One of the things I love most about a CSA is the obscure produce. Of course, there’s obligatory Kohlrabi in New England. I mean, it grows so well. Of course, the best you can hope for with kohlrabi is not to taste it, which does not inspire desire. But then there are the other non-commercial produce items, like garlic scapes and purslane.
Garlic scape time of year is over, sadly. I usually keep a bouquet of hydra-like tops for a few weeks, but even those have past. But this last week a flux of culinary ambition took me over at the same time my green box included a bunch of purslane.
“So Brenda” you ask. “What the heck is purslane?”
It’s an edible weed. I see it all the time in the cracks of sidewalks, in neglected window boxes, creeping along unwalked paths and next to un-week-wacked walls. You’ve seen it a thousand times and never noticed it, since you saw it and thought “weed”. But it’s actually a super nutritious, rather tasty green. And despite being tasty, bountiful and nutritious, it is rarely if ever commercially available.
Isn’t it funny, how rich but stilted we are? We pass by an awesome nutritional opportunity because it’s not sold to us, and buy expensive greens from California instead.
Last time I made something from purslane, several years ago, it was a super-vegan-froo-froo soup recipe that was distinctly eh. This time, some googling showed a great Turkish recipe that looked super tasty. Having made it, I can affirm that it is, in fact, super tasty. (Although it would be even better with bacon. But everything is even better with bacon. One of my friends had dinner at my house this week and said, “I like it, but I’ve noticed every meal you’ve ever served me has had bacon in it.” This is true.)
So here is my version of the recipe, with some modifications. I was able to use farm share onions and tomatoes, in addition to the farmshare purslane. I served this dish warm – I think it would be pretty good cold, too.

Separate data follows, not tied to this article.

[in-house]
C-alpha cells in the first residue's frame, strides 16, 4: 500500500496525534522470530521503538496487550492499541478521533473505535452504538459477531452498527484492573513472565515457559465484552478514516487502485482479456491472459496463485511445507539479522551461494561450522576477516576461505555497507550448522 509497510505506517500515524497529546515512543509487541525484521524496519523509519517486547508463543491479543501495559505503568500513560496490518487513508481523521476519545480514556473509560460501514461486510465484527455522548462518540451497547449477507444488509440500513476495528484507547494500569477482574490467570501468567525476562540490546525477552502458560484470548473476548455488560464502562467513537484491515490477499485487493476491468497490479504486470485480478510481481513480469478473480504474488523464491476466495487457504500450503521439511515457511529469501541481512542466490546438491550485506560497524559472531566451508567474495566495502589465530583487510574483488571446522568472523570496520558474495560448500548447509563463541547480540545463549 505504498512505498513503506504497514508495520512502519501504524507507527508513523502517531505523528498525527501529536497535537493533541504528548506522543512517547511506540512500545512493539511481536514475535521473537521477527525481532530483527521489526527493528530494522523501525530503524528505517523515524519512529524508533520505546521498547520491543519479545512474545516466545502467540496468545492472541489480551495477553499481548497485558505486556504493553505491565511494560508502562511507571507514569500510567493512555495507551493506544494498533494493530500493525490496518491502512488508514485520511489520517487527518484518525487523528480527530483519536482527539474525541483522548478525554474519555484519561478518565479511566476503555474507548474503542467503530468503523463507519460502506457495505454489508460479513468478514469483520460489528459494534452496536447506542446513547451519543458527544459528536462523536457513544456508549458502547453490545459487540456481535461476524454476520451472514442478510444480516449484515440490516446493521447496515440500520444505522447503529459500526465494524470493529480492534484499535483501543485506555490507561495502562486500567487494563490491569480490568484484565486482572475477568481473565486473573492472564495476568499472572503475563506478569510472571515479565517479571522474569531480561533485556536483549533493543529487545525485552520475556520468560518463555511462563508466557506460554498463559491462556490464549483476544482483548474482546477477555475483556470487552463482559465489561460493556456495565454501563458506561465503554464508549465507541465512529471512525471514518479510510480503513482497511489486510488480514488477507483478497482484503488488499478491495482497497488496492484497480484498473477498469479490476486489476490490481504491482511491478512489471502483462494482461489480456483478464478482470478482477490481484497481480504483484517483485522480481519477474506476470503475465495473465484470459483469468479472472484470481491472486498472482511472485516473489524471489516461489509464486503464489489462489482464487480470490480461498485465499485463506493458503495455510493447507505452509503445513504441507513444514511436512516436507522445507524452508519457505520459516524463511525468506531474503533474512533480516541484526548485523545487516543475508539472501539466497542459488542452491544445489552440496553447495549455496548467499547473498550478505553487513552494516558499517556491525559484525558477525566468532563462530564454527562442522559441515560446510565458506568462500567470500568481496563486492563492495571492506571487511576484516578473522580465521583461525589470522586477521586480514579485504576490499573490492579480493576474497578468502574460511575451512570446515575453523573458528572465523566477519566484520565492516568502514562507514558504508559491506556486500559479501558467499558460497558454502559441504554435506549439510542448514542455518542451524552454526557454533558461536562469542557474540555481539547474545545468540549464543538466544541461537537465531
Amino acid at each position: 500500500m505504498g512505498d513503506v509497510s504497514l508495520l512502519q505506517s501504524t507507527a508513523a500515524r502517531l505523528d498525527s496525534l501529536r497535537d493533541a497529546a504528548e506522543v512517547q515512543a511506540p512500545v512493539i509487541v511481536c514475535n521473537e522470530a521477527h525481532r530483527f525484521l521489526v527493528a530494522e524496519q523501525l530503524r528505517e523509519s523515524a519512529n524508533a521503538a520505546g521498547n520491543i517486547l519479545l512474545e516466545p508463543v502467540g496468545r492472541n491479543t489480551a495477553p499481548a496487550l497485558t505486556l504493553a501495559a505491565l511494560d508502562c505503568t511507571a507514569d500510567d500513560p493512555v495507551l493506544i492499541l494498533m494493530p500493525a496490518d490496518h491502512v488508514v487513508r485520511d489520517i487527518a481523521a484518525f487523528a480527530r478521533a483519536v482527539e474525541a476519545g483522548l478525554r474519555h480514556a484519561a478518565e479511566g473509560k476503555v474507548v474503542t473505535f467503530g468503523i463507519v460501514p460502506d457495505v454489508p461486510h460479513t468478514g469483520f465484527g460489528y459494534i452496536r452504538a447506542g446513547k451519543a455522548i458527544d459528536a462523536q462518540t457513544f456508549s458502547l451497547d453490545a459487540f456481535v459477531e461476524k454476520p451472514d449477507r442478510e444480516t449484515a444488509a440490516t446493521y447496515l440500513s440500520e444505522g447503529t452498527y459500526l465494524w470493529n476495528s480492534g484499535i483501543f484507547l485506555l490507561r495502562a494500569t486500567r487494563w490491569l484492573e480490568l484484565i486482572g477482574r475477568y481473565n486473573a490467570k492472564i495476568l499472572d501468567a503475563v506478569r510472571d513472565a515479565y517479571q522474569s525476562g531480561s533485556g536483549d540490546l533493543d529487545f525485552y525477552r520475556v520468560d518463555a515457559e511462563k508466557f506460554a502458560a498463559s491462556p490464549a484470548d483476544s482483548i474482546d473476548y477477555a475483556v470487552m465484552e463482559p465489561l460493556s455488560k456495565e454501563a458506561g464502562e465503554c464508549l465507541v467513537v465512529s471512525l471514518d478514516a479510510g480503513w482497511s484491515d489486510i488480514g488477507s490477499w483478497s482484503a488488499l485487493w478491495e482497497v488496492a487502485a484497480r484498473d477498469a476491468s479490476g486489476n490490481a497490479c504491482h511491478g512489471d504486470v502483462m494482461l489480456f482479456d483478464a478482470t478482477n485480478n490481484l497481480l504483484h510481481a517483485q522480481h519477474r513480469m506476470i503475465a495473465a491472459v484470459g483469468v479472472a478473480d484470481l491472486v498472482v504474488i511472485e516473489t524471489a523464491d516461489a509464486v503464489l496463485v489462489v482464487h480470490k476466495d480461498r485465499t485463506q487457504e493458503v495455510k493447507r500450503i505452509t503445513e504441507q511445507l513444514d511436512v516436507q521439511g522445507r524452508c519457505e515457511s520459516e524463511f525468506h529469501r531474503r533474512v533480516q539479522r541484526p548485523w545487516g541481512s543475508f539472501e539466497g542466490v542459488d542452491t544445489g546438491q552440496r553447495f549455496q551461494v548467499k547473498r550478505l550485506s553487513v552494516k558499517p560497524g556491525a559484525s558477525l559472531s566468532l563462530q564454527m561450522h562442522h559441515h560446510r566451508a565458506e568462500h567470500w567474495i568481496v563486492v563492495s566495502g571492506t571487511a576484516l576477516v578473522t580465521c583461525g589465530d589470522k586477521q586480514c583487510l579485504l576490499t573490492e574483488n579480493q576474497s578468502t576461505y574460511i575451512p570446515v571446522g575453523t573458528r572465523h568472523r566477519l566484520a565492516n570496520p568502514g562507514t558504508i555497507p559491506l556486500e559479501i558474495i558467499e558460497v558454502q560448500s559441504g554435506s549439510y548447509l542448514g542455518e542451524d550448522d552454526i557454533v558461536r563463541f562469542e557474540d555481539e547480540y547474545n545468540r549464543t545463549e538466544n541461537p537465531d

Purslane with Tomato (Domatesli Semizotu)
1 bunch or 1 lb purslane (verdolaga in Spanish), washed and chopped into 1 inch pieces
1 small onion, finely diced
2 cloves of garlic, sliced or minced
2 tomatoes, grated or petite diced (or 1 can petite diced tomato)
1/4 cup precooked rice
2-3 tbsp olive oil
1/2 tsp sugar
1 cup hot water
-Heat olive oil on medium heat and saute onions.
-Add purslane, tomato, rice, salt, sugar, pepper. Stir for a couple of minutes.
-Pour in water.
-Cook on low covered for 15-20 minutes until rice is cooked.
-Serve warm or cold
I’m feeling both dismayed and accomplished by my farm share production this week. So far I’ve made:
*Blueberry pie – with lard crust. DELICIOUS.
*Peach cobbler. OM NOM. Also, peeling peaches for baking is one of my least favorite things, and eating baked peaches is one of my most favorite things.
*Purslane salad (purslane, onions and tomatoes)
*Spaghetti & kale (onions and kale)
I have saved for winter:
* Grated zucchini
* Green beans
* Blueberry pie filling (I had a lot of blueberries)
I also sent a cantaloupe to daycare for snack because I do not like cantaloupe.
The dismaying thing is how much remains in my crisper drawers, uneaten and unplanned. Wish me luck!
3 thoughts on “Purslane”
Love purslane in a salad and order the seeds to grow every year.
You’ve answered a question I have had for years. That “stuff” grew everywhere in my yard in MN and no one could tell me what it was. It drove me nuts… could have been feasting on it!
I love a Mexican dish called verdolagas which uses purslane.